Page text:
The duplicity of skyscrapers and slums captures more than any book or declaration the grotesque madness of a system of winners built on losers, a society of individual freedom built on collective servitude. This double geometry in itself is a condemnation, it condemns itself and even condemns those who look at it. Nothing is autonomous in this viscous choreography of inequality, nothing is outside the contradictions. Because the antagonistic geography of cosmopolitan postopia has no boundaries. There are no city limits in the neoliberal colosseum. Caracas cannot help but represent the world in miniature any more than the world can stop constituting Caracas. Implacable currents of imports and exports sculpt the maze of turbulent horizons where malls and misery meet, just as economic tides of growth and recession are pulled by a faceless moon of global capital.
On the political front, No es No and Si es Si and never the twain shall meet. Socialism and sovereignty and democracy and revolution all devolve onto a single man who leads both his followers and his opposition in two rigidly converging grand marches of mutual fear and hatred. There is unity only in the informal market, where vendors stand on highway medians selling baseball hats and t-shirts with whatever political slogan will sell. Si! in one hand and No! in the other. This is deep, and not shallow politics. The faces and lives of these men and women who sell politics for survival reflect and resound as loudly in the city’s aura as the work of the most dedicated partisan. Silent and forgotten beyond the tinted windows of the air conditioned minorities, these men and women are not doing anything contradictory. The message of their livelihood is clear, and it is larger than all the Si and No propaganda put together.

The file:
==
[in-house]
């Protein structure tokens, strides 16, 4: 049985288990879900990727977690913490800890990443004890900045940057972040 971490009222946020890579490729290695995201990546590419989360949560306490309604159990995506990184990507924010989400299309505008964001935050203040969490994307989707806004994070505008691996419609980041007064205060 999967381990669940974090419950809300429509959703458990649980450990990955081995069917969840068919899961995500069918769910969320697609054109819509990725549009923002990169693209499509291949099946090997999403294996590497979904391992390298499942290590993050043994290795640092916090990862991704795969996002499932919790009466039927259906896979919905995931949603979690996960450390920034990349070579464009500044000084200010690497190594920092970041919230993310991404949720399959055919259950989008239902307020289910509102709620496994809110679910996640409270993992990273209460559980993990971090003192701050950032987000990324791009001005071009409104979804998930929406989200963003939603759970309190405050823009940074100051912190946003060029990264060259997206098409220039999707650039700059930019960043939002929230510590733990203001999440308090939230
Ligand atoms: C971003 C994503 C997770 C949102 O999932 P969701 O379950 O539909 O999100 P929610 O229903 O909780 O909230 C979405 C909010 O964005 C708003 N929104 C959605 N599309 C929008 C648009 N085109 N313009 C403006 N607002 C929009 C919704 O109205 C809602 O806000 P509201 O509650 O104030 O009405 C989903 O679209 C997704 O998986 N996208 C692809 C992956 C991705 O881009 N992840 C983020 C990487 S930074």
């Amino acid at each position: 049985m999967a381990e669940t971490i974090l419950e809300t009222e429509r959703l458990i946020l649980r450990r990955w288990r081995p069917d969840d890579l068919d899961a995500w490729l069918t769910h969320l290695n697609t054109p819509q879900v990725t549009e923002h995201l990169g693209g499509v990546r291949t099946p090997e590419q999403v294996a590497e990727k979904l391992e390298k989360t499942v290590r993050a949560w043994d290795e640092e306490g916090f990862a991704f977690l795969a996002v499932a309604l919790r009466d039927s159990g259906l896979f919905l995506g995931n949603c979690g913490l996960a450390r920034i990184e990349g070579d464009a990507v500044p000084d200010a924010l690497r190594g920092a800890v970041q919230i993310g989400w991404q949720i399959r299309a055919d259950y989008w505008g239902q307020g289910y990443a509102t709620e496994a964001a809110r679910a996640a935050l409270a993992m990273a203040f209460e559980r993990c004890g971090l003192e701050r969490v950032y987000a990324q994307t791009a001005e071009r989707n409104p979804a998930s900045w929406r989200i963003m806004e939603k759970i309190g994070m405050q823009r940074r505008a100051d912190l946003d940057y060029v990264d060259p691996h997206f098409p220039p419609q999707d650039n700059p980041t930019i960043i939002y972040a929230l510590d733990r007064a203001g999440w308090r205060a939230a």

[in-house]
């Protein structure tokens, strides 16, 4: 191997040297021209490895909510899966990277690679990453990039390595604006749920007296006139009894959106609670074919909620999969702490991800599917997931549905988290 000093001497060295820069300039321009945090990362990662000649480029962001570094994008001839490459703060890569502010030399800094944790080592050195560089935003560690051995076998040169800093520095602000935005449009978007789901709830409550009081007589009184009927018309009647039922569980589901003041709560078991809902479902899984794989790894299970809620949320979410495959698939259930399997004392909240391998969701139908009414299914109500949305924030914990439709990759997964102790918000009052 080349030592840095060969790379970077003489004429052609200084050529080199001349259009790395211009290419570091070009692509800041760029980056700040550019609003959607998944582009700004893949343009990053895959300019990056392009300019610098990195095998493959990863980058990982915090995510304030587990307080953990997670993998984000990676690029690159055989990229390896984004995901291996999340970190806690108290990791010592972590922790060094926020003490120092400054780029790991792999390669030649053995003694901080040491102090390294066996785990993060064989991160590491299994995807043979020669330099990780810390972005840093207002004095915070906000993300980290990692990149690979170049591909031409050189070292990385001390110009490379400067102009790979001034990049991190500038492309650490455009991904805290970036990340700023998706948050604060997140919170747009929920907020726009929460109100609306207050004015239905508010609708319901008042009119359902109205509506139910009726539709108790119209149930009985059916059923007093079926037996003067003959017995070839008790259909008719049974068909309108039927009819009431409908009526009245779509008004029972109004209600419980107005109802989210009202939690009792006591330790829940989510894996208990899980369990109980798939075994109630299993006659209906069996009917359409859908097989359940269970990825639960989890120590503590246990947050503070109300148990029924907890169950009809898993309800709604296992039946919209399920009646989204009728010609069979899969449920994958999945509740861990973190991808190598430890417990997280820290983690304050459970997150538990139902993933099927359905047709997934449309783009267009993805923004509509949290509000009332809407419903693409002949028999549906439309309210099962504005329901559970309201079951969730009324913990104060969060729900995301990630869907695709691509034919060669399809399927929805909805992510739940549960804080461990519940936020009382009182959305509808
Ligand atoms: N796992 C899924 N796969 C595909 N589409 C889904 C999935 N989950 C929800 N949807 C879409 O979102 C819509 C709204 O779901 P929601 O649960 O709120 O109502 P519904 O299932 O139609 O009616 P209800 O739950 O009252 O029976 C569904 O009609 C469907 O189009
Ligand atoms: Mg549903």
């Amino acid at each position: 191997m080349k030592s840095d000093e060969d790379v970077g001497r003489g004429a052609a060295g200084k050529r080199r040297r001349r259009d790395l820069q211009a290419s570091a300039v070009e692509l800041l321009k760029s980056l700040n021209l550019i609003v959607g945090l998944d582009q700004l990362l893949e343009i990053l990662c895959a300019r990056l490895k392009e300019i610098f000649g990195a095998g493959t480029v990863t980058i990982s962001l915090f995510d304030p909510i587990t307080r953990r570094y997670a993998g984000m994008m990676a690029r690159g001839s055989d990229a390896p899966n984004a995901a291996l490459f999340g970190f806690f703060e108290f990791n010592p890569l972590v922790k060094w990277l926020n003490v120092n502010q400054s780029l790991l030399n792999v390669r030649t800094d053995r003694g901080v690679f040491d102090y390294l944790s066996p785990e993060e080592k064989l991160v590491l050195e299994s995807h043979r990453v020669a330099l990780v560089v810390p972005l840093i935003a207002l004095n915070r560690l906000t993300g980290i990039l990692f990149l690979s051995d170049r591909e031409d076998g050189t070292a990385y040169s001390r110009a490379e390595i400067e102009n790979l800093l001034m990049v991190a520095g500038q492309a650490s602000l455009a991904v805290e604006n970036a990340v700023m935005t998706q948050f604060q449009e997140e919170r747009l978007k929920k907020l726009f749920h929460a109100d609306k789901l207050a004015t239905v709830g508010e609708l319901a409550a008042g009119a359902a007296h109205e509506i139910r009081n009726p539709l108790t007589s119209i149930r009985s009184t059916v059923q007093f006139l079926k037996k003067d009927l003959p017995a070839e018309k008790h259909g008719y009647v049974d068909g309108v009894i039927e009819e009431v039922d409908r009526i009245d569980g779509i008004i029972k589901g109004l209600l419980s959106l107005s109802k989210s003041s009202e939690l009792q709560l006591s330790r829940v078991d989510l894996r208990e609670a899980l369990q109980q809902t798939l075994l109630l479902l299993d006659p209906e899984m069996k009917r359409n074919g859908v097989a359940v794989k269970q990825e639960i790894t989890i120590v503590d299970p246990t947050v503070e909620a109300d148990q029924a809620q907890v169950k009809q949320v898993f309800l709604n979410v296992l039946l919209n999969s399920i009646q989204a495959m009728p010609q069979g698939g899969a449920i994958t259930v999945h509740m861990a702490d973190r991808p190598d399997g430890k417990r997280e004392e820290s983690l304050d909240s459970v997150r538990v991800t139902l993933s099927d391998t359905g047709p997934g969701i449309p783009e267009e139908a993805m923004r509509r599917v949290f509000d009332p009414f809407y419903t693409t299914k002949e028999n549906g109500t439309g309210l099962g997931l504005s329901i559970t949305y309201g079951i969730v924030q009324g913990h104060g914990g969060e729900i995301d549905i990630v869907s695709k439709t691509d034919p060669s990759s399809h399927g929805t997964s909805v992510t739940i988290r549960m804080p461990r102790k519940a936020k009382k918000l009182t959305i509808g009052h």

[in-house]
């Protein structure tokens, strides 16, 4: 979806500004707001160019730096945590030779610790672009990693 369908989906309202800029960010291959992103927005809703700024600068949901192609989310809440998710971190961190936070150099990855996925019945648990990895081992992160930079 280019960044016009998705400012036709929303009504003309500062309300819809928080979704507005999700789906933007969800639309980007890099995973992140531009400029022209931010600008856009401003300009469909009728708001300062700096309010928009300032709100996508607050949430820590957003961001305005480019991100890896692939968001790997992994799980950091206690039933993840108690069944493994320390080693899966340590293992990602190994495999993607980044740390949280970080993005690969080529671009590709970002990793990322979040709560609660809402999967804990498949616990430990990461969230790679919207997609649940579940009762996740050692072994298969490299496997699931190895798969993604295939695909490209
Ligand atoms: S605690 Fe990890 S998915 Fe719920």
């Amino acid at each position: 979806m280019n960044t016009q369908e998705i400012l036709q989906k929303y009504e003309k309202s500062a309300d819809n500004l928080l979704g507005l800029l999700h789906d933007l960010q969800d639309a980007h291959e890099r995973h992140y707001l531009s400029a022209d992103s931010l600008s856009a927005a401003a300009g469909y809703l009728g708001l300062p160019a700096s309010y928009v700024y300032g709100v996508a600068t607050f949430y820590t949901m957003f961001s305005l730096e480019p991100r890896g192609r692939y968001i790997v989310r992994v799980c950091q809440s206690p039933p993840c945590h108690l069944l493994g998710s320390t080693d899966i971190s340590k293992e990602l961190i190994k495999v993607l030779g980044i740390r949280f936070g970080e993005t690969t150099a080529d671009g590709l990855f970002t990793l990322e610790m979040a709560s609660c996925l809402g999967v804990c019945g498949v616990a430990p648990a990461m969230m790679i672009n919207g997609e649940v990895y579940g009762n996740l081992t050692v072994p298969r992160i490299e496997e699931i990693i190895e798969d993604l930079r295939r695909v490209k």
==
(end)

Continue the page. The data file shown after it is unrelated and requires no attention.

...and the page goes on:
In the architecture of scarcity, the lights go out on victory. As constitutional referendum results were announced we watched from a balcony in Paraiso as a mountainside of lights suddenly disappeared: The informal power grid was overloaded by the demand to see and hear voting results that could determine the future of a revolution. The news of victory plunged thousands into a night of slow, informal war between angry disillusionment and indefatigable, angrier hope. The arrival of this darkness does not obscure, it illuminates.
The darkness of victory reveals vertical islands of steel and glass, contending for privilege in horizontal swells of tin and concrete which silently but massively demands dignity. The darkness of victory reveals Caracas unbound, grappling with the inertia of its insanity. Caracas unbound is a massive and intimate clash of design that strives diversely for the meaning of its history and its future.
The pivotal and decisive battle for this meaning will not only be fought on the streets, it will be a fight for the function of the streets themselves, for their directions and their intersections. Caracas unbound must somehow design an impossible architecture: a human city in an alien womb.
Prometheus has returned, and is wandering the blueprints of inscrutable urban destiny, tortured but unbound. The fire has been lit. And we are all the wind, blowing.
by Quincy Saul
La Pastora, April 2009
Las Venas Abiertas de America Latina, por Eduardo Galeano, 1971 p.271-2 [translation by qms]